Only Connect . . . .

E. M. Forster, who wrote A Passage to India, used that short phrase about the essence of connecting “the prose and the passion . . . the beast and the monk . . . ,” and while there is truth to that, it’s even more apt in a broader sense . . .

A pair of future surfer dudes

A couple weekends ago Sarah and I connected with several of the AISC faculty on our first road trip down the ECR for the Covelong Point Surf Music Yoga Festival where we watched real-live genuine-cool surfer dudes in a competition for the first time in our lives; where we sat in meditation at a thatched roof “quiet gardens” with chanting Buddhist monks at 7:30 in the morning; where Sarah undertook a strenuous outdoor yoga session with an international expert from Auroville; where I avoided being taken by a chess hustler (tip: don’t play him); and where we broiled in the sun just long enough to know it was time to cover up!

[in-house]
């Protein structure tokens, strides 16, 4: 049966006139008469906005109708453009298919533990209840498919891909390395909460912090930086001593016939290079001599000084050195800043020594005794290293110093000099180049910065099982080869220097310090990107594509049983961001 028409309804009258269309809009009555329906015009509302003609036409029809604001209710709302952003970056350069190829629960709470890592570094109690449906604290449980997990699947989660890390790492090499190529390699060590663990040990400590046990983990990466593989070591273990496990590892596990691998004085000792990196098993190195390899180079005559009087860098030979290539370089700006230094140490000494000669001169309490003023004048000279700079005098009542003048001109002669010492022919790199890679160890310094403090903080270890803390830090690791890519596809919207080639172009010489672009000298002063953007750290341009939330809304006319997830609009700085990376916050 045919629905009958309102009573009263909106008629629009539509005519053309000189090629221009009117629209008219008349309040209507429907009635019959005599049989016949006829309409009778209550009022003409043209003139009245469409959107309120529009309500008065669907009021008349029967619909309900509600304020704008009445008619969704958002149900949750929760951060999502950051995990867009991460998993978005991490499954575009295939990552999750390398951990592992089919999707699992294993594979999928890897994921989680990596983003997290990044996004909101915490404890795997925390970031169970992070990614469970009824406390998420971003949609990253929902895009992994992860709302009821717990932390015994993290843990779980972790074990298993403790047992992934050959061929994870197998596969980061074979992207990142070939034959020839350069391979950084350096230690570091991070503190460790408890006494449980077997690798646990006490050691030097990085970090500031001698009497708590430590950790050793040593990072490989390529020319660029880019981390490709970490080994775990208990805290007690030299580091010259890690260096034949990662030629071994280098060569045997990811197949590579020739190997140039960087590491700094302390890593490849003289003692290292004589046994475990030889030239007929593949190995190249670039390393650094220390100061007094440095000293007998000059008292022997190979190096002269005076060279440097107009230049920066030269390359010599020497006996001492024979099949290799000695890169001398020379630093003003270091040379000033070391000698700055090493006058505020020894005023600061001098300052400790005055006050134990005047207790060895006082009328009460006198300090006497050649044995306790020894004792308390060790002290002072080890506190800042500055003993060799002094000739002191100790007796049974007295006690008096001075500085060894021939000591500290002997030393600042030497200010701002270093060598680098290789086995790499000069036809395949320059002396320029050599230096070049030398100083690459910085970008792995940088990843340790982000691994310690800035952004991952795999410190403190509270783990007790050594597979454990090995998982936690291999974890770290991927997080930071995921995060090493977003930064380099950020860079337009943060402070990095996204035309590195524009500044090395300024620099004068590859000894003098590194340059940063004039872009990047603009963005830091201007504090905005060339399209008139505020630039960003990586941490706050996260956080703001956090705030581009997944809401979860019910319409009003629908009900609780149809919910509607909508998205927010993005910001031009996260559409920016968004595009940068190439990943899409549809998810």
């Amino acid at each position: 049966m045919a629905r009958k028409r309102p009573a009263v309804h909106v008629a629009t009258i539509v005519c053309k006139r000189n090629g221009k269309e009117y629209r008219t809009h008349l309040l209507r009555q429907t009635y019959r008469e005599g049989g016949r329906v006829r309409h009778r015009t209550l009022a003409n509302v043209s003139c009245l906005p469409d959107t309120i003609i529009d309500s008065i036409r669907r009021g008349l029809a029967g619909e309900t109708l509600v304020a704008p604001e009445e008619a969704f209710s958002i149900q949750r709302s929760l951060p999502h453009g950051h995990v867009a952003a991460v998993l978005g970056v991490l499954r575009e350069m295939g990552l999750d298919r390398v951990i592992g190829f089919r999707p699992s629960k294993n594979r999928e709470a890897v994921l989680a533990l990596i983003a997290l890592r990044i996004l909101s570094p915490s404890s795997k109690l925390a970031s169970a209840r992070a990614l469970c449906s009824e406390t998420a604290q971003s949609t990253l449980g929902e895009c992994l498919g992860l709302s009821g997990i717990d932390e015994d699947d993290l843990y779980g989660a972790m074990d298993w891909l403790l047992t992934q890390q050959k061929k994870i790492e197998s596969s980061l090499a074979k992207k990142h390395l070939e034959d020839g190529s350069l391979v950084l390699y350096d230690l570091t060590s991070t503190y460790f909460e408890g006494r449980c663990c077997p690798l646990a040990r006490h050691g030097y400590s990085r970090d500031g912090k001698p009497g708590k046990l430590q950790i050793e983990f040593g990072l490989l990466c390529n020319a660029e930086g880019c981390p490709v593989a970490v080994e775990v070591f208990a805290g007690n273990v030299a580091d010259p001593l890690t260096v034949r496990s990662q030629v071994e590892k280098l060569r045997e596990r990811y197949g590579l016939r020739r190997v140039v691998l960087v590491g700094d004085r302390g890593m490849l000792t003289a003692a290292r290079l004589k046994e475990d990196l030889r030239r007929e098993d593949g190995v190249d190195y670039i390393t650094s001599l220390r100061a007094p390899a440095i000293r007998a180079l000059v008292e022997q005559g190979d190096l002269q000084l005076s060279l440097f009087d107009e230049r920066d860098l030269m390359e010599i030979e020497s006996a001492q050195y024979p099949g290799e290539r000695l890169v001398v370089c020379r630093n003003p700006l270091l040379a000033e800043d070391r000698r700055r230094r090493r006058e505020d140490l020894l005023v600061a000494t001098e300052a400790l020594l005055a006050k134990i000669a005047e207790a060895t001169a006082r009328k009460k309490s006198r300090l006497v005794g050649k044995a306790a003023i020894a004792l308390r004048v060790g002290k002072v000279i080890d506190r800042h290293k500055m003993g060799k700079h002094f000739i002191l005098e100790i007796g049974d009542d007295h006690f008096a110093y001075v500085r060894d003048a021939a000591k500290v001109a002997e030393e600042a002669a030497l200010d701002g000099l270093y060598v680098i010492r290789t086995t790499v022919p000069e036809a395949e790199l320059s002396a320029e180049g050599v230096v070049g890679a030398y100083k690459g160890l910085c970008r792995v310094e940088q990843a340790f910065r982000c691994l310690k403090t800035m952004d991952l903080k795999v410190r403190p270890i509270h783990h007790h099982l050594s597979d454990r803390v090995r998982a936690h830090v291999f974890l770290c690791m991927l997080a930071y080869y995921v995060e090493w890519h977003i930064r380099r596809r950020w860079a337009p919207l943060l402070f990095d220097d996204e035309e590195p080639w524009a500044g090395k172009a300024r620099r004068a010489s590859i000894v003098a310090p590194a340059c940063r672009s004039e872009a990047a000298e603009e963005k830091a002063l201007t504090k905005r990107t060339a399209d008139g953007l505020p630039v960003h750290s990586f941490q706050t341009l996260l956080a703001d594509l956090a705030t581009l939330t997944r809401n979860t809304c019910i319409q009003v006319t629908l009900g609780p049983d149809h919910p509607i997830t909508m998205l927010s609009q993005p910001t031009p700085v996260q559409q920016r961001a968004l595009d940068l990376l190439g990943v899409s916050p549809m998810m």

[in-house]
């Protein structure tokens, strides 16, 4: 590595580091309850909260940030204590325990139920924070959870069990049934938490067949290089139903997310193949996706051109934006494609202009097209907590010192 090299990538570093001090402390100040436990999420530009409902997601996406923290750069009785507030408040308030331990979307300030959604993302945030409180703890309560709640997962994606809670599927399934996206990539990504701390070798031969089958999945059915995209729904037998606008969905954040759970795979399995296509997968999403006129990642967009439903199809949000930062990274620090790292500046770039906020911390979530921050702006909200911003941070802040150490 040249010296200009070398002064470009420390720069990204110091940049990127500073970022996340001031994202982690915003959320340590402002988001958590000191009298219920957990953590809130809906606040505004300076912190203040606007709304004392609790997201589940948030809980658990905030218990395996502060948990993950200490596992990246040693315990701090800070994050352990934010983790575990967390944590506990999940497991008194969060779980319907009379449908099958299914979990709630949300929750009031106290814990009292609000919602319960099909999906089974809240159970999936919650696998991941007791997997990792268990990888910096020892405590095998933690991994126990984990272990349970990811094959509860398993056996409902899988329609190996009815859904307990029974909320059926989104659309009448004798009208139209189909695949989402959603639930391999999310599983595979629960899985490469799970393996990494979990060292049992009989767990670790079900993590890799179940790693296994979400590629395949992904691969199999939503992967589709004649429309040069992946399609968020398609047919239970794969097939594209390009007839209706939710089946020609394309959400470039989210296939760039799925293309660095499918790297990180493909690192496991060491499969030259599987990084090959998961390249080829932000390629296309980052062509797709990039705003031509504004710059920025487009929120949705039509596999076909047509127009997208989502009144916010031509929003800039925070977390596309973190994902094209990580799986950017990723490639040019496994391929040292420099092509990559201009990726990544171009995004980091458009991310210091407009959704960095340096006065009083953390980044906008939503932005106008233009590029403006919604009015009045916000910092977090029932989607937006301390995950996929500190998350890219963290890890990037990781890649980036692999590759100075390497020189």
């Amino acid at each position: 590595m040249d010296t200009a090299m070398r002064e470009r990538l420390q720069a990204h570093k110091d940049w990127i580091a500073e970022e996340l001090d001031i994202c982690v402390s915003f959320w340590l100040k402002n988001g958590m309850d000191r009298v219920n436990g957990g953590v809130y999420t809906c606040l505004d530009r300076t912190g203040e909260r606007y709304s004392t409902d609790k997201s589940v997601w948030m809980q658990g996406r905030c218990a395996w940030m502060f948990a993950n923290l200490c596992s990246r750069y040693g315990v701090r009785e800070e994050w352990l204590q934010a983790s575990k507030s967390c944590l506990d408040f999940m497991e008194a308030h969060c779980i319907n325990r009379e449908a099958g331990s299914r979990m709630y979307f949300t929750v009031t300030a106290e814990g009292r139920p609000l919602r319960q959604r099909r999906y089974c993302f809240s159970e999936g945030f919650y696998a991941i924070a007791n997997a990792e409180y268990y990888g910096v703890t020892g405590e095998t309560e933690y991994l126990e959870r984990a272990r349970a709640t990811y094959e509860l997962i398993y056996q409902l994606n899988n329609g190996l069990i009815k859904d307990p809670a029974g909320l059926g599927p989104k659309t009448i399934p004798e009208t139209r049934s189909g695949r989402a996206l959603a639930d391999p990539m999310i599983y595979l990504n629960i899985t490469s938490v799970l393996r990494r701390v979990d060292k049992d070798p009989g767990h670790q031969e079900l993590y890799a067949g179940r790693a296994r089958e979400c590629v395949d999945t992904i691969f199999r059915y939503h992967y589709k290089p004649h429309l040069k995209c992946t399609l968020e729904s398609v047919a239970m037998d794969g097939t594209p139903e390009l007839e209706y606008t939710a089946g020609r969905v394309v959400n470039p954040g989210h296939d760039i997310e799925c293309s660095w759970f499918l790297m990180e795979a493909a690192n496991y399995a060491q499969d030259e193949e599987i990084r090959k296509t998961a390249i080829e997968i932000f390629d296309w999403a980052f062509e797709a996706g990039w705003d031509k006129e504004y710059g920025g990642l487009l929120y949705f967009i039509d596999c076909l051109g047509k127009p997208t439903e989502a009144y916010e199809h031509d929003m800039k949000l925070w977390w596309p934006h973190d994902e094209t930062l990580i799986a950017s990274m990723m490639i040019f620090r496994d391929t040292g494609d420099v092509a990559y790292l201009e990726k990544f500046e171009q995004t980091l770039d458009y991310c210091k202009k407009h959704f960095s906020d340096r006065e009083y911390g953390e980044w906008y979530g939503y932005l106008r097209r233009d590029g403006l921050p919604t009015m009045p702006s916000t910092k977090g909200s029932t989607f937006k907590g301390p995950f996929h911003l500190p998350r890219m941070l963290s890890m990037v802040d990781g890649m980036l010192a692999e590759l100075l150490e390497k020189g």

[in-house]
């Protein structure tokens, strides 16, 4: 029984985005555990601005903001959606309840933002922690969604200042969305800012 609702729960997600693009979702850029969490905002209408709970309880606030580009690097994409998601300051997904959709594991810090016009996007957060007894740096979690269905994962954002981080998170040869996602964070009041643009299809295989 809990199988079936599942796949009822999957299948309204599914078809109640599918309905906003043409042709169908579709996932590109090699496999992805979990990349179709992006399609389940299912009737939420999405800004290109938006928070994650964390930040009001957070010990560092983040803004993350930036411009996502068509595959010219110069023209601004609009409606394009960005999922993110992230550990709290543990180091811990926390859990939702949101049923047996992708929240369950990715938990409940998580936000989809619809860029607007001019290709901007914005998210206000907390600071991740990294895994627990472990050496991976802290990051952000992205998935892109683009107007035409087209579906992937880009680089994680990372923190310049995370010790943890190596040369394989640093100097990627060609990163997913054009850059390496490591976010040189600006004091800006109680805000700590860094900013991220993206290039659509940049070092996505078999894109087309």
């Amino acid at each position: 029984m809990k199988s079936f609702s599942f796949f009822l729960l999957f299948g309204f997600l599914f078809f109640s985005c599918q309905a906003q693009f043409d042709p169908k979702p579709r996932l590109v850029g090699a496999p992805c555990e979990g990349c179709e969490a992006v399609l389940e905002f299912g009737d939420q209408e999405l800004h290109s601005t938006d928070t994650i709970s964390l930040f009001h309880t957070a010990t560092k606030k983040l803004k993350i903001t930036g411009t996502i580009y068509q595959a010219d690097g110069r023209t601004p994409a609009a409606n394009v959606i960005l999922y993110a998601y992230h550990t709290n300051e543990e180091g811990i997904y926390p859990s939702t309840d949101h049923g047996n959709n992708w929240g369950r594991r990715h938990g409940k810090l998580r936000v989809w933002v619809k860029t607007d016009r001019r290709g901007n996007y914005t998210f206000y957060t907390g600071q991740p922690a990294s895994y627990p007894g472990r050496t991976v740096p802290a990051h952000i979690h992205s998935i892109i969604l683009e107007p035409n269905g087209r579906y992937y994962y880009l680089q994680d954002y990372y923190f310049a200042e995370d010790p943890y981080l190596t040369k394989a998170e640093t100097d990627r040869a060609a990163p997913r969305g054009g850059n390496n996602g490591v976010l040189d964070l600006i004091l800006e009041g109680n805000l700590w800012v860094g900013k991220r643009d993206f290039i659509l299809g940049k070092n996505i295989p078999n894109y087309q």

Great spill after a great run!
See what I mean?
Chanting at the Quiet Gardens
Looks like a well heeled hustler to me!
They asked me to take their photo right after they got out of the water and then shook my hand!
Am I up next?
Our neighbor Nora Lim of Think off the Mat led a session of aerial yoga

Then it was the beginning of Ganesha Chaturthi, the ten day festival celebrating the annual return of nearly everyone’s favorite god, the elephant-headed remover of obstacles, where we bought our very own clay Ganesha to be displayed with flowers and offerings, then to be immersed in the water along with thousands of others to dissolve. (We ended up missing the crowds and opting for the environmentally friendly approach and will pot our Ganesha and use the clay to help new plant growth.)

We bought one of his Ganeshas
I thought his price too high, said thanks and snapped his photo, then walked away . . but he caught up to Sarah and she instead snapped up one of his cute umbrellas at more than the price he quoted me . . .
Live and learn: Gopi, our driver shuddered when I told him what I paid for a jasmine wreath for our Ganesha
We see you playing with that plastic bag!